Is Hard Work Enough?
You've met them - the colleagues and friends who are dedicated to their job. They spend 12 hours a day, nights and weekends meeting with customers, solving problems, researching alternatives, writing reports, making presentations, delivering results; yet others get the opportunities and promotions. They are as smart (or possibly smarter) than their bosses. They can see the problems and solutions. They know what should be done. And look at the work they continue to deliver. Maybe if they just work a bit harder?
In their book, Execution, Larry Bossidy and Ram Charan talk about the "doer" - "the person who is a little less conceptual but is absolutely determined to succeed will usually find the right people and get them together to achieve objectives". The doer doesn't hang his or her hat on the right answer, the right solution, the correct and detailed report. The doers are the ones "who energize people, are decisive on tough issues, get things done through others, and follow through as second nature."
Energy starts with a vision and direction; yet the leaders who create, rather than drain energy from their colleagues and teams, are the ones who turn that picture of success into short-term accomplishments, increased capabilities and increased confidence. Think of the coaches who stand on the sidelines yelling at their teams, where the players operate from fear of failure. Now think of the coaches who keep the focus on the next play, point on the good moves, identify what should be done differently next time, and push the players to prepare well physically and mentally for each game. It's not just the rhetoric, it's not the vision of a winning game, it's the focus on each step toward the winning game.
Being decisive and being right are too often confused in the minds of those colleagues working all hours. Being right can lead to over-analysis. It can lead to an answer that is optimal but too radical. It can lead to rigidity when flexibility is required.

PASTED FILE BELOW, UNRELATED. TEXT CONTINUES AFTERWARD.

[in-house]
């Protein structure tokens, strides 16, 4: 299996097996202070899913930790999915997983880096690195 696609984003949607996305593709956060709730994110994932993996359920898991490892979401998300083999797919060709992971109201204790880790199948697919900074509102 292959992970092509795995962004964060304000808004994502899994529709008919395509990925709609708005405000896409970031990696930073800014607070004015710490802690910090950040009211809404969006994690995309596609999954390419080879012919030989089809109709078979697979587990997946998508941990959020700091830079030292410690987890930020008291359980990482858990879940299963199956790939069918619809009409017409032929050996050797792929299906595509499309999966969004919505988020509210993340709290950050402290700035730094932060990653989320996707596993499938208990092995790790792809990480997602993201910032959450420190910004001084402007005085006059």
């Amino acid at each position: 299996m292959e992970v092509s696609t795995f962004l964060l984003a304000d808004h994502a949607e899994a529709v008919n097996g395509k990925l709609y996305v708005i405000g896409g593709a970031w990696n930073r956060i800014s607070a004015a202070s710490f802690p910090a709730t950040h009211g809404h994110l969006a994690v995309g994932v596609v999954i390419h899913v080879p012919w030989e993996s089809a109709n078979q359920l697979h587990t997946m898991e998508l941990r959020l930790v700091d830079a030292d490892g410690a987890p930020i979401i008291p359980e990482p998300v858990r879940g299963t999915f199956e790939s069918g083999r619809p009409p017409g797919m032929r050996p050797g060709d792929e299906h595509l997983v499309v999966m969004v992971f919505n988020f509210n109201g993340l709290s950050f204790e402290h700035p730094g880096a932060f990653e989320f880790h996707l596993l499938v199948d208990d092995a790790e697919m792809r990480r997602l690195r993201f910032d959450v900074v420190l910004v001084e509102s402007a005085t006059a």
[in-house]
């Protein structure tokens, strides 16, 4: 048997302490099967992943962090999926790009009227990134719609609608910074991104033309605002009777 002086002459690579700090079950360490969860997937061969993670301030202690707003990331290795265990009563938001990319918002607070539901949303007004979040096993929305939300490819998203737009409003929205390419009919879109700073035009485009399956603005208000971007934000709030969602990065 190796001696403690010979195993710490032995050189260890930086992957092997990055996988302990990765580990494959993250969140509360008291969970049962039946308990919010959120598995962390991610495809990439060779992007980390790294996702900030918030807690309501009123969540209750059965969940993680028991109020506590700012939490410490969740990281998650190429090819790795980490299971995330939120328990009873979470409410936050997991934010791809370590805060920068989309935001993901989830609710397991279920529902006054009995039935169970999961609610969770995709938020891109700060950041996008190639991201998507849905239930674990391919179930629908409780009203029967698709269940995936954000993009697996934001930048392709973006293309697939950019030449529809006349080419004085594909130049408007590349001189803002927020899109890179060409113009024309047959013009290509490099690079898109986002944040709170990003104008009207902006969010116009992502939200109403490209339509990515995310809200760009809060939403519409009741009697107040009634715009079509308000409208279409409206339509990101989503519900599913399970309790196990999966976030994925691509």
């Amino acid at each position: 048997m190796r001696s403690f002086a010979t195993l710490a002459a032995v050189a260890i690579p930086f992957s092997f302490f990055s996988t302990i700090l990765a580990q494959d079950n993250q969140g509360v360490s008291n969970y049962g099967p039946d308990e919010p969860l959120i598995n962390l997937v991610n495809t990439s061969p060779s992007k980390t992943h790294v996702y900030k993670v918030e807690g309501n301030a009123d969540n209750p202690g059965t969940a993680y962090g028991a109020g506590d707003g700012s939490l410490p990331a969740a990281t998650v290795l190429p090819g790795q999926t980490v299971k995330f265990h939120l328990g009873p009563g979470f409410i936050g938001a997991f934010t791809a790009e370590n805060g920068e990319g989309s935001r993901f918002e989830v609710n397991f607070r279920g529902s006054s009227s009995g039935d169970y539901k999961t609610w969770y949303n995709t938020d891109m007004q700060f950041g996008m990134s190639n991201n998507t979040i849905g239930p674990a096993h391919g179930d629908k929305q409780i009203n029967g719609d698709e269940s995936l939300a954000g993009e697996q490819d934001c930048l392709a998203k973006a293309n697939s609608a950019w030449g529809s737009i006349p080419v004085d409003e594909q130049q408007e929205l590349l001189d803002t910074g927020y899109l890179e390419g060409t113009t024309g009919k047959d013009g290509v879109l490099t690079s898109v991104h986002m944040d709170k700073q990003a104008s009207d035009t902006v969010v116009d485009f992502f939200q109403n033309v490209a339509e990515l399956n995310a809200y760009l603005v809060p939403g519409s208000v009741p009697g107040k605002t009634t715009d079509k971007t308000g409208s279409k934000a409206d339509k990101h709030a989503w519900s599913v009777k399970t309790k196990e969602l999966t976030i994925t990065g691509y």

By contrast, "decisiveness is the ability to make difficult decisions swiftly and well, and act on them", according to Bossidy and Charan. It is the combination of the ability to confront a tough situation, make a sound decision,and lead others forward, that can separate the good thinker from the doer.
Achieving Through and With Others
Yet as pointed out above, the good decision, well-articulated, is insufficient for true success. It is only through developing and using influence skills that the doer accomplishes the necessary outcomes. The successful doer builds a social network that enables her to stay on top of shifting organizational priorities and maintain valuable relationships. He knows how much support to ask for, and when. She knows where she can count on support and where she has something of value that will help to gain support. He knows that communication up, down and sideways on the objectives, key steps, milestones, challenges, and achievements is key for keeping an initiative on track and people supportive of the outcomes. She has learned that organizations are made of interdependent people, and only by developing in herself, and in others, new and better ways to work together will success be achieved.
When you see your colleagues with their head down, working all hours, striving for the best, and wondering why they seem to be passed over time and time again, ask them to consider the following:
- What portion of your time is spent getting to the right answer compared to making sure you understand whether you are working on the current priorities? Compare that picture with others. What might be the benefits of shifting your time allocation?
- What portion of your time is spent on task vs relationship? How does that compare to the people being promoted?
- What is your energy like on a daily basis? Are you creating or draining the energy of the people around you?
- Are you making decisions on issues at the right level for your job, neither too detailed, nor too high-level?
- What systems do you have in place to keep informed about shifting organizational (and personal) priorities?
- Do you adjust your approach to meet the needs of the people around you?
- How can you learn more about the needs and wants of the people who work above, along side, and for you? What can you do with that information that supports both their success and your own?
- How do you handle conflict in ways that advance your cause?
- What ways do you have of getting clear and effective feedback and of continually developing yourself?
Strong skills, talents, and hard work are prerequisites to success, yet they are insufficient in most organizations. Working up, down and sideways; knowing your own and other's motivators; enhancing energy; being decisive at the right level; and knowing how to influence others, frequently outweigh working hard to find the correct answer. Most often, a range of solutions will work - the win then goes to the one who can bring about the results, while building capability and energy for the next challenge in the people around them.
If you'd like to learn more about how to develop behaviors in your organization that deliver results while building capability and energy, please contact me.